The Four Rules of Influencers

The Four Rules of Influencers


by Francesca Golfetto and Stefano Prestini, Bocconi Department of Marketing
Translated by Alex Foti

Influencers have been steadily gaining space in corporate communication strategies. Some companies use up to 30-40 influencers for a single campaign, often also bringing microinfluencers, i.e. people who have a few tens of thousands of followers, but well-targeted ones.

The ability of these new intermediaries to influence consumers on social networks is unquestionable, to the point that the British Authority (ASA) which regulates the advertising industry ruled on the communication activity of a blogger with only 30,000 followers who had sponsored a medicine on social media, a practice prohibited in the United Kingdom. The blogger was essentially considered influential enough to be subjected to the specific regulations on advertising.

From the perspective of companies investing in communication, promotion through influencers can currently carry the benefits and results that traditional advertising is not yet able to provide. Influencers (bloggers, celebrities, industry experts, content creators, etc.) are media points that interact with audiences whose interests, activities and demographic characteristics can be easily known. Furthermore, the posting activity of influencers often involves numerous channels simultaneously (Facebook, Youtube, Twitter, Instagram) and so corporate sponsorships can be allocated between product placement activities, celebrity endorsements, creative storytelling and product reviews, and various formats often devised by the influencers themselves.

One issue that remain under-investigated in social media marketing research is that some influencers quickly become successful cases, while others remain with limited audiences. Insights and recurring themes useful for answering this question emerged from of a research study on a sample of influencers, with audiences ranging between 0.5 and 1.2 million followers, specialized in different sectors and with differing approaches to communication.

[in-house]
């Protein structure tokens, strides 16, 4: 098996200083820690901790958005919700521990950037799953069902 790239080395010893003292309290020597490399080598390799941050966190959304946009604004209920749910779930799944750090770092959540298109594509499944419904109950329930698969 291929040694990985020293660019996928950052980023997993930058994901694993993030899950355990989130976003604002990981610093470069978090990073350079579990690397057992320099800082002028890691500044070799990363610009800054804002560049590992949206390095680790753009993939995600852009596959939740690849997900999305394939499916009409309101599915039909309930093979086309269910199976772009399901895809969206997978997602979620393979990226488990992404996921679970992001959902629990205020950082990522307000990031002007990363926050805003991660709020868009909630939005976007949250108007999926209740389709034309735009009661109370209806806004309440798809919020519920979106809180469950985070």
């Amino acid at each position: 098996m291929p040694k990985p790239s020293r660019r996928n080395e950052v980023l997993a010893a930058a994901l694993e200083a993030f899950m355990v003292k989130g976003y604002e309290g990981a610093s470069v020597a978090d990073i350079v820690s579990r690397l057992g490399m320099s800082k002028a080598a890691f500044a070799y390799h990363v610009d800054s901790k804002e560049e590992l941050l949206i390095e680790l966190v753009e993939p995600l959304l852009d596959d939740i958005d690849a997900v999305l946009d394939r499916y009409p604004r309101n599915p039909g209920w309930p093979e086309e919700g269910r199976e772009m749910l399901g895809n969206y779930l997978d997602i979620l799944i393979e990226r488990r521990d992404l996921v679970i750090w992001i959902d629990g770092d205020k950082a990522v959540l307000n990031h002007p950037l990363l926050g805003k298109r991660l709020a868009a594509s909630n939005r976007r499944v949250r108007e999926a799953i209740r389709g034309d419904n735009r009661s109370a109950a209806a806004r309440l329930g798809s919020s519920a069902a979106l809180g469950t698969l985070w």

First of all, «Content is the king», as the best ones are fond of saying: in their activity nothing is unplanned. The content present in posts, videos, stories, influencers’ blogs must offer, every time, either new knowledge/competence or entertainment; it must essentially be the product of a serious editorial plan that identifies and organizes content. The release of competency or new knowledge is what works best in B2B contexts, while entertainment is the way to grow a consumer audience. However, a light and entertaining touch is also essential to reach a professional audience: the most successful influencers integrate the two forms, transferring competence to their audience in a fun way and according to their own style.

"Always on content" is another key point. It is essential to maintain continuity and timeliness in social media posts. A week of absence is enough to lose visibility and interest. The most successful influencers adopt a highly structured publishing plan in order to offer an interesting mix of organic and sponsored content, something which also ensures continuity. At the same time, the timeliness factor appears to be of considerable importance, so that the best ones are capable of seizing opportunities for creating content linked to current trends and events or unforeseeable developments.

Third is "Community management". The relationship with the fan base is one of the major commitments of successful influencers, who clearly understand the need to maintain and nurture their reputation. This activity requires an almost personal knowledge of their followers, the need to respond to their requests, responsibility for and authenticity of their consumer advice, and so on.

Finally, in-depth knowledge of the reactions of one's public. The most advanced influencers are capable of assessing the tastes of their fans and correlate the content they post with the KPIs provided by the platform being used.

In essence, we can consider the success factors unearthed by influencers to be food for thought for current marketing, something that can be applied to the entire range of corporate social media communication.

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